Negotiating Your True Worth
Social needs and the old brain in the new world.
Posted Jul 16, 2015
Like other addicts, compulsive eaters have relationship issues. This is problematic because humans are a social species. In addition, unhealthy relationships promote addictive behavior. Regrettably, in our #complicated world, having healthy relationships is complex. Reconciling self-worth with societal worth is among the chief enterprises in the basic economy of human relationships.[2, 3] For the ancients, it was simple: Establish your place in the social hierarchy, get the best mate, survive predators, starvation, and other prehistoric grief long enough to mate, then punch out at 25. Those were the good old days, when threats were real.
Today, the worst threats are consensual realities that are only real only because we agree they are real, such as beauty, social class, or education, occupation, age, and location grading.[4-8] For example, society presumes it is more desirable to be a young “power couple” with advanced degrees living in L.A. or New York than an old, single waiter with no degree living in a “fly-over state.”
However, many power couples really belong on a travel brochure for hell. Likewise, there’s someone slinging hash right now in a fly-over state who’s making this world a better place. Yet, we are consistently told to believe that our ages, jobs, education, and where we live largely define our worth.[9, 10] The reality is our dysfunctional society falsely assigns personal value to things that do not determine personal worth. How we do our jobs is more important than what we do, or the educational requirements to do it, our age, and where we live. Although a capitalist system values people with greater earning power, it does not mean they are actually more valuable than other people. Historically, societies have gotten the wrong memo, from Nazi Germany or the American Indian Genocide, to meagerly talented rappers making millions on vulgar, trite, misogynistic music.
More importantly, a serious problem arises when we mistake what we are (such as occupation, education, age, physical appearance, financial assets) and how much society values those things for who we are.[11-18] Our behavior determines who we are, not our credentials, social approval, or stations in life. Are we kind, decent, honest, humble, and caring? Do we have the courage to tell the truth even though it is scary? Do we have a solid work ethic?
Why is this important, and what does it have to do with addiction and relationships? When our relationships (with others, or society as a whole) are lacking, our brains perceive this as a threat that vital social needs are not being met, which affects our brain chemistry and promotes addictive behaviors.[19-22] Allow me to explain.
The ventral tegmental area (VTA) of the brain measures whether our crucial social needs are being met, by interpreting signals from the body and other parts of the brain.[23-26] Subcortical structures, such as the VTA, do not think—because evolution designed them to survive now and ask questions later, to promote survival. If our simian ancestor heard a rustle in the bush, it might be tumbleweed. However, it could also be a lion. If he or she runs and it was tumbleweed, oh well, they still survive. If it was a lion, they also survive. However, if they stopped to think about it and it is tumbleweed, no problem. If it is a lion, it is a big problem. Hence, subcortical structures do not distinguish between perceived threat and actual threat.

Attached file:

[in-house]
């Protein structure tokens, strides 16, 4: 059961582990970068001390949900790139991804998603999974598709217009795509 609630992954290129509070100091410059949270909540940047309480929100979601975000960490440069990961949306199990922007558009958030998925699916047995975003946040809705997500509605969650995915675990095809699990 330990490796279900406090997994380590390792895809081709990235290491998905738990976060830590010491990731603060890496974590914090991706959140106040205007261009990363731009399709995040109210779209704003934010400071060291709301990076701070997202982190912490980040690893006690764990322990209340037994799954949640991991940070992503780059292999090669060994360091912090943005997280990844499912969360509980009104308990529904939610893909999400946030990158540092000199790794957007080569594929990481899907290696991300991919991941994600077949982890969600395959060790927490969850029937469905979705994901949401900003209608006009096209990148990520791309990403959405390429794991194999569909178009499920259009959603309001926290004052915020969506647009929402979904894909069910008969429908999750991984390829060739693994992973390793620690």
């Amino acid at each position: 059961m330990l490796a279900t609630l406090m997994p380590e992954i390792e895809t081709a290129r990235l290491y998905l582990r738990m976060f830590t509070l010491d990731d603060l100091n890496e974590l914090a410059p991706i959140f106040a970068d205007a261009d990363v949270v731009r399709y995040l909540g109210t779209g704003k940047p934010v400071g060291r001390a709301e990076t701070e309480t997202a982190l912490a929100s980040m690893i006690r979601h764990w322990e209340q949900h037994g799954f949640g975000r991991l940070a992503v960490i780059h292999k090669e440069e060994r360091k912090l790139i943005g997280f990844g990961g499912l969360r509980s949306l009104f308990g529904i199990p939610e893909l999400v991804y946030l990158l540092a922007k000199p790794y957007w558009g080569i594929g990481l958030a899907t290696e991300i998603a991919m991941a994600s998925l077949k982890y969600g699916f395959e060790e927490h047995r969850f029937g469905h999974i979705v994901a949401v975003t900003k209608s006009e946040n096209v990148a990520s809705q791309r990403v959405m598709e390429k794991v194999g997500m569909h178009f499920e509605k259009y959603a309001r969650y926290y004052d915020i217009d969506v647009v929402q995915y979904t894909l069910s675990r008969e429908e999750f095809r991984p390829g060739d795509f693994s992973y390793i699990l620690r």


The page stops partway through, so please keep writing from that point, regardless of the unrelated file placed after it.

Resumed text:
The reason the VTA closely monitors our perception of social worth is because in social species, separation from the group means death.[28-32] Also, the VTA is in the reward system, where the basic currency is dopamine (the brain’s happy-dance drug). When social needs are met, dopamine is released.[24, 33-35] The problem is that the old mammal brain thinks we are still hiding from jackals and foraging for berries, so it misinterprets the signals of perceived social marginalization, social anxiety, discrimination, etc., as life threatening. Even though today a human couldn’t get separated from the group if they won the lottery.
The brain is a dopamine whore, and will get dopamine any way it can. Food and other addictions are goal-directed behaviors that the thinking part of the brain uses as alternate sources to generate dopamine to compensate for the decreases in dopamine release when we perceive problems with social worth.[36-40] When this persists, a goal-directed behavior such as consorting with our drugs of choice becomes a stimulus-response behavior because it encodes in a different part of the VTA.[41-45] This neurobiology is the same reason we automatically flip the light switch when we walk into a dark room even though we know the bulb is out. The goal of flipping the switch to get light is replaced by the stimulus-response: enter a dark room—flip the light switch.[43, 46-48]
Hence, we must distinguish between who we are and how much society values us because of what we are. If we make this distinction, it will affect the perception of threat, and subsequent prioritizing of social cues, from youth and Teutonic-beauty-standard-based media, salary gradients, etc., that tell us we are “less than.” This in turn will affect the signals to the VTA, which will decrease the need to consort with our drugs of choice to increase dopamine.[49-55]
More importantly, striving to be exceptional rather than deemed exceptional binds us to legislation by the congresses of each moment. This is where our destinies and legacies are articulated because the past and the future are valid only when they are the present. Understanding the true measures of worth is like building a fortress to shelter the old brain from the storms of a world that has grown too complicated and hostile. Knowing each moment brings the opportunity to be extraordinary, even if we were wretched the moment before, is like building that fortress on a rock. Remain fabulous and phenomenal!
Receive email notices of new posts:
Or visit me at:
2. McAleavey, K., Ten years of treating eating disorders: what have we learned? A personal perspective on the application of 12-step and wellness programs. Adv Mind Body Med, 2008. 23(2): p. 18-26.
3. Richter, D., B. Eikelmann, and T. Reker, [Work, income, intimate relationships: social exclusion of the mentally ill]. Gesundheitswesen, 2006. 68(11): p. 704-7.
4. Ross, M.W., Typing, doing, and being: sexuality and the internet. J Sex Res, 2005. 42(4): p. 342-52.